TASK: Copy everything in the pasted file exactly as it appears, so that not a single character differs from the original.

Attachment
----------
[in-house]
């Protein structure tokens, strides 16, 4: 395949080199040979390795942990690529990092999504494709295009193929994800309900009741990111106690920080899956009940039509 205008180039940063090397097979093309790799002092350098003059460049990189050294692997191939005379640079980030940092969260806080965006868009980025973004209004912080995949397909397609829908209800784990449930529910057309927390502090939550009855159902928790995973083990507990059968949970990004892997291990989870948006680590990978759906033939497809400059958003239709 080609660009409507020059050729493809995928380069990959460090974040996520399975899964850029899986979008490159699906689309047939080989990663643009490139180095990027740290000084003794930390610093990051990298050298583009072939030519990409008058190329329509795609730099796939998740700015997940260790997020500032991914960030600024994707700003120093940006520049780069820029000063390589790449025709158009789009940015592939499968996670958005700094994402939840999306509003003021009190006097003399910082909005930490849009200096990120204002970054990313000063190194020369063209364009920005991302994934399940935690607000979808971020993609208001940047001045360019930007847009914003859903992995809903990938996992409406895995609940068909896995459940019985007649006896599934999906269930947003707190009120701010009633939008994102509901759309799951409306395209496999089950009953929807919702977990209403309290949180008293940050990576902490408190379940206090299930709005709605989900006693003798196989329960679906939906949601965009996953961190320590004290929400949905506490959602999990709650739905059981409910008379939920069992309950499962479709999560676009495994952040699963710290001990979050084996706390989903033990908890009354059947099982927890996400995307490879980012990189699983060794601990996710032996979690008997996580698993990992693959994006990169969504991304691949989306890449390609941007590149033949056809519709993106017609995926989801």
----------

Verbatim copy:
[in-house]
């Protein structure tokens, strides 16, 4: 395949080199040979390795942990690529990092999504494709295009193929994800309900009741990111106690920080899956009940039509 205008180039940063090397097979093309790799002092350098003059460049990189050294692997191939005379640079980030940092969260806080965006868009980025973004209004912080995949397909397609829908209800784990449930529910057309927390502090939550009855159902928790995973083990507990059968949970990004892997291990989870948006680590990978759906033939497809400059958003239709 080609660009409507020059050729493809995928380069990959460090974040996520399975899964850029899986979008490159699906689309047939080989990663643009490139180095990027740290000084003794930390610093990051990298050298583009072939030519990409008058190329329509795609730099796939998740700015997940260790997020500032991914960030600024994707700003120093940006520049780069820029000063390589790449025709158009789009940015592939499968996670958005700094994402939840999306509003003021009190006097003399910082909005930490849009200096990120204002970054990313000063190194020369063209364009920005991302994934399940935690607000979808971020993609208001940047001045360019930007847009914003859903992995809903990938996992409406895995609940068909896995459940019985007649006896599934999906269930947003707190009120701010009633939008994102509901759309799951409306395209496999089950009953929807919702977990209403309290949180008293940050990576902490408190379940206090299930709005709605989900006693003798196989329960679906939906949601965009996953961190320590004290929400949905506490959602999990709650739905059981409910008379939920069992309950499962479709999560676009495994952040699963710290001990979050084996706390989903033990908890009354059947099982927890996400995307490879980012990189699983060794601990996710032996979690008997996580698993990992693959994006990169969504991304691949989306890449390609941007590149033949056809519709993106017609995926989801």